Despite the direct and indirect simulation of the HPA in severe illness and sepsis, adrenal cortisol synthesis either remains unchanged, or only marginally increased4. This is thought due to the following:

  • Damage to neuroendocrine cells within the adrenal glands resulting from adrenal haemorrhage caused by disseminated intravascular coagulation (DIC), elevated adrenal blood pressure, or ischaemia4,9.
  • Altered CRH/ACTH secretion: Initial stimulation of CRH and ACTH by inflammatory cytokines, including interleukin-1 is frequently associated with a progressive decline in secretion within 72 hours of the onset of sepsis, caused by over-expression of nitric oxide synthase in the hypothalamus, partly triggered by interleukin-1, and tumour necrosis factor. Subsequent production of nitric oxide leads to apoptosis of neurons in the hypothalamus and pituitary12-15.
  • Direct inhibition of CRH and ACTH secretion, by increasing cortisol concentrations in circulation (negative-feedback loop)3.
  • Reduced cortisol secretion: The adrenal gland has very limited stores of cortisol – meaning any increase in serum cortisol needs to be met by increasing adrenal gland production. The adrenal glands of patients with sepsis are known to have reduced cholesterol, which is a precursor to cortisol synthesis, and this may blunt the response of the adrenal gland to simulation16.
  • Medications: such as etomidate, opioids, and benzodiazepines may either diminish the cortisol response, production of cortisol by the adrenal gland, or the HPA at various points17-19.
  • The tissue activity of cortisol is reduced, and the half-life of cortisol appears to be increased in critical illness – suggesting reduced cortisol metabolism and breakdown3.
  • Tissue resistance to cortisol: Despite seemingly adequate peripheral tissue cortisol, cortisol receptor activity in the intracellular environment appears reduced in critical illness, suggesting corticosteroid resistance. Cortisol resistance is well-recognised as a complication of critical illness, including patients with sepsis, septic shock, acute respiratory distress syndrome, and other severe illnesses20.

How do I diagnose CIRCI in the dog?

The incidence of CIRCI in high-risk patients (those with hypotension, shock, or sepsis) ranges from 30-45%; and the presence of CIRCI in both humans and dogs appears to result in increased risk of morbidity and mortality in critical illness – making a diagnosis of critical importance in patient management21.

Baseline cortisol concentrations, ACTH concentrations, and ACTH stimulation tests have all been used to differentiate patients likely to have CIRCI (and who may benefit from provision of exogenous corticosteroids) and those who do not. Whilst some studies show a higher serum cortisol concentration in non-surviving critically ill dogs22, other studies show poor predictive value of cortisol as a single measure of predicting CIRCI23. Responsiveness to ACTH administration appears to offer the greatest degree of accuracy in terms of predicting patients who require both vasopressor therapy, and those who may benefit from exogenous corticosteroid therapy2-7, 23.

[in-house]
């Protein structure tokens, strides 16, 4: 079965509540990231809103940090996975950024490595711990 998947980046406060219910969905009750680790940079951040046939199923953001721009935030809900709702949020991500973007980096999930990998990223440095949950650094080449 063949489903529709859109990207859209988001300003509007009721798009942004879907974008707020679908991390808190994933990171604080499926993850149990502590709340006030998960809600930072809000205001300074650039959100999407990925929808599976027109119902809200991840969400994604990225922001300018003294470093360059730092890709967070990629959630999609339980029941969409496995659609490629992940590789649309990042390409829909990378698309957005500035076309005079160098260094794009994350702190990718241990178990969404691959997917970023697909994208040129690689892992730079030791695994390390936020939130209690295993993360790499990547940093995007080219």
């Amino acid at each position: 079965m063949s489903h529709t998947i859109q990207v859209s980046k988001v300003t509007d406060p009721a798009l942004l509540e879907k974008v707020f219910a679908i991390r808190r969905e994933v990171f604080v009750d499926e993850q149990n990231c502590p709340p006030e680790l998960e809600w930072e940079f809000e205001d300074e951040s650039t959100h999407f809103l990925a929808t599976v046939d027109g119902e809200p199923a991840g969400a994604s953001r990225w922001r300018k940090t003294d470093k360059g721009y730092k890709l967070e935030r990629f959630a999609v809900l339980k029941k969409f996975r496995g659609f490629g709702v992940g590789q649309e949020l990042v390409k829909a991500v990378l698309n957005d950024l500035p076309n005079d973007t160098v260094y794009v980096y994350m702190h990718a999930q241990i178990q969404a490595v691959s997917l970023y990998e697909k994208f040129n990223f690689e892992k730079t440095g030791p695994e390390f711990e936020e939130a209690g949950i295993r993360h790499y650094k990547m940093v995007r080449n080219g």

• A study carried out on 48 acute critically ill dogs revealed that dogs with a change in cortisol concentration following ACTH administration of less than 83 nmol/L were more likely to need vasopressor therapy as part of their treatment plan5. It was postulated that these patients may have CIRCI and therefore may benefit from glucocorticoid replacement.
  • A further study of 33 septic dogs admitted to a small animal intensive care unit had serum cortisol concentrations, ACTH concentrations and ACTH stimulation tests performed. Dogs with a change in cortisol concentration of less than 80 nmol/L were more likely to have hypotension, and were less likely to survive to discharge, being 4.1 times more likely to die7. Again, it is possible these patients may have CIRCI, and therefore may benefit from glucocorticoid replacement.

However, a study of 21 dogs with systemic inflammatory response syndrome (SIRS) and critical illness that looked at cortisol change and mortality, found that only hypotension and elevated basal cortisol concentrations were predictive of mortality, and that delta cortisol, following ACTH stimulation, was not predictive of survival24